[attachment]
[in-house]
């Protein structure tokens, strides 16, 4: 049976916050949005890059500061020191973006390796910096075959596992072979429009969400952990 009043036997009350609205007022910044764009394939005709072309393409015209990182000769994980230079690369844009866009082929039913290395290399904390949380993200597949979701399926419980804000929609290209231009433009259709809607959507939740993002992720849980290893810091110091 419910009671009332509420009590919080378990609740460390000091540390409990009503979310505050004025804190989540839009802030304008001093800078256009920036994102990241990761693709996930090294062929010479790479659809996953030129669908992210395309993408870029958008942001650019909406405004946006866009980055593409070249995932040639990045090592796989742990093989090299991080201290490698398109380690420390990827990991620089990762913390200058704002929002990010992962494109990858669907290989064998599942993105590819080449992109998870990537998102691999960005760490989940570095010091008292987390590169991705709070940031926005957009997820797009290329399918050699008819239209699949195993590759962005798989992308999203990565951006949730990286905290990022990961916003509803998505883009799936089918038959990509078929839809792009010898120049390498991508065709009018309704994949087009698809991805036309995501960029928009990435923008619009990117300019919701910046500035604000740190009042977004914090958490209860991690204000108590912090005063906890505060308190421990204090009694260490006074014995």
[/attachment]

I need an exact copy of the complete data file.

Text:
[in-house]
């Protein structure tokens, strides 16, 4: 049976916050949005890059500061020191973006390796910096075959596992072979429009969400952990 009043036997009350609205007022910044764009394939005709072309393409015209990182000769994980230079690369844009866009082929039913290395290399904390949380993200597949979701399926419980804000929609290209231009433009259709809607959507939740993002992720849980290893810091110091 419910009671009332509420009590919080378990609740460390000091540390409990009503979310505050004025804190989540839009802030304008001093800078256009920036994102990241990761693709996930090294062929010479790479659809996953030129669908992210395309993408870029958008942001650019909406405004946006866009980055593409070249995932040639990045090592796989742990093989090299991080201290490698398109380690420390990827990991620089990762913390200058704002929002990010992962494109990858669907290989064998599942993105590819080449992109998870990537998102691999960005760490989940570095010091008292987390590169991705709070940031926005957009997820797009290329399918050699008819239209699949195993590759962005798989992308999203990565951006949730990286905290990022990961916003509803998505883009799936089918038959990509078929839809792009010898120049390498991508065709009018309704994949087009698809991805036309995501960029928009990435923008619009990117300019919701910046500035604000740190009042977004914090958490209860991690204000108590912090005063906890505060308190421990204090009694260490006074014995």